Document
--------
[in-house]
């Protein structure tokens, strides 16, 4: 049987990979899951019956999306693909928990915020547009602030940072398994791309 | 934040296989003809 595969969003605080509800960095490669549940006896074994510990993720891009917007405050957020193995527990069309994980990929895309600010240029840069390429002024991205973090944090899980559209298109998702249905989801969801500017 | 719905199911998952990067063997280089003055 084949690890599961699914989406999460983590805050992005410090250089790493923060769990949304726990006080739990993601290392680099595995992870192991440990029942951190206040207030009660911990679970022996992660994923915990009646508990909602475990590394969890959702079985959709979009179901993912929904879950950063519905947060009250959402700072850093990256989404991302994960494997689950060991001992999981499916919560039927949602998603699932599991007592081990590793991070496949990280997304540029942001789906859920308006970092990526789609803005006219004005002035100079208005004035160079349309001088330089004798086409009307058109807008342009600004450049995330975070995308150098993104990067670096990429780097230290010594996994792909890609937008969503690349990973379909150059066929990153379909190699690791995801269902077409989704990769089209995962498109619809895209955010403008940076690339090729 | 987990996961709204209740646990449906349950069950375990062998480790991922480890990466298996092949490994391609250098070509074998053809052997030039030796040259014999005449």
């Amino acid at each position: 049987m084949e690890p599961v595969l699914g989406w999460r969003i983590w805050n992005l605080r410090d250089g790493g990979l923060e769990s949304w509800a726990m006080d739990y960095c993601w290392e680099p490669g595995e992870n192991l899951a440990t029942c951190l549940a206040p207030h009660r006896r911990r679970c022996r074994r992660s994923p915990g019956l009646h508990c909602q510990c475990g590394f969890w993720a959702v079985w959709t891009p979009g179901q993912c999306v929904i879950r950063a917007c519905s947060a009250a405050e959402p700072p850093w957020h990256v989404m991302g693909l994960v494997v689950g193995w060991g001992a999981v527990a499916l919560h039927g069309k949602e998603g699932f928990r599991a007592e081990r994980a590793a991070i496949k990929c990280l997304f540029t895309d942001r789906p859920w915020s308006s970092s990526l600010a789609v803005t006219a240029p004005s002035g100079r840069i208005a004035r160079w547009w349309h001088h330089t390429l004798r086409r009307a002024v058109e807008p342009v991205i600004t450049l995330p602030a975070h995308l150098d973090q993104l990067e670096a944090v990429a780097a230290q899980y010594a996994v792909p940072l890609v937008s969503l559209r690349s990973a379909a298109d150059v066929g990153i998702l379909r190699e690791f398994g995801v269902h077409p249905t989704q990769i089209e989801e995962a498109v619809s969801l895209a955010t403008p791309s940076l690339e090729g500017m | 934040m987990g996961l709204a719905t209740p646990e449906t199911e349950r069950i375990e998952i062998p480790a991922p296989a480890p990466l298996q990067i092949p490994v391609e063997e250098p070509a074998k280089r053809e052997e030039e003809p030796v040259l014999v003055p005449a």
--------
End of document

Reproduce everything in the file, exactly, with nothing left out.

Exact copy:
[in-house]
């Protein structure tokens, strides 16, 4: 049987990979899951019956999306693909928990915020547009602030940072398994791309 | 934040296989003809 595969969003605080509800960095490669549940006896074994510990993720891009917007405050957020193995527990069309994980990929895309600010240029840069390429002024991205973090944090899980559209298109998702249905989801969801500017 | 719905199911998952990067063997280089003055 084949690890599961699914989406999460983590805050992005410090250089790493923060769990949304726990006080739990993601290392680099595995992870192991440990029942951190206040207030009660911990679970022996992660994923915990009646508990909602475990590394969890959702079985959709979009179901993912929904879950950063519905947060009250959402700072850093990256989404991302994960494997689950060991001992999981499916919560039927949602998603699932599991007592081990590793991070496949990280997304540029942001789906859920308006970092990526789609803005006219004005002035100079208005004035160079349309001088330089004798086409009307058109807008342009600004450049995330975070995308150098993104990067670096990429780097230290010594996994792909890609937008969503690349990973379909150059066929990153379909190699690791995801269902077409989704990769089209995962498109619809895209955010403008940076690339090729 | 987990996961709204209740646990449906349950069950375990062998480790991922480890990466298996092949490994391609250098070509074998053809052997030039030796040259014999005449």
């Amino acid at each position: 049987m084949e690890p599961v595969l699914g989406w999460r969003i983590w805050n992005l605080r410090d250089g790493g990979l923060e769990s949304w509800a726990m006080d739990y960095c993601w290392e680099p490669g595995e992870n192991l899951a440990t029942c951190l549940a206040p207030h009660r006896r911990r679970c022996r074994r992660s994923p915990g019956l009646h508990c909602q510990c475990g590394f969890w993720a959702v079985w959709t891009p979009g179901q993912c999306v929904i879950r950063a917007c519905s947060a009250a405050e959402p700072p850093w957020h990256v989404m991302g693909l994960v494997v689950g193995w060991g001992a999981v527990a499916l919560h039927g069309k949602e998603g699932f928990r599991a007592e081990r994980a590793a991070i496949k990929c990280l997304f540029t895309d942001r789906p859920w915020s308006s970092s990526l600010a789609v803005t006219a240029p004005s002035g100079r840069i208005a004035r160079w547009w349309h001088h330089t390429l004798r086409r009307a002024v058109e807008p342009v991205i600004t450049l995330p602030a975070h995308l150098d973090q993104l990067e670096a944090v990429a780097a230290q899980y010594a996994v792909p940072l890609v937008s969503l559209r690349s990973a379909a298109d150059v066929g990153i998702l379909r190699e690791f398994g995801v269902h077409p249905t989704q990769i089209e989801e995962a498109v619809s969801l895209a955010t403008p791309s940076l690339e090729g500017m | 934040m987990g996961l709204a719905t209740p646990e449906t199911e349950r069950i375990e998952i062998p480790a991922p296989a480890p990466l298996q990067i092949p490994v391609e063997e250098p070509a074998k280089r053809e052997e030039e003809p030796v040259l014999v003055p005449a």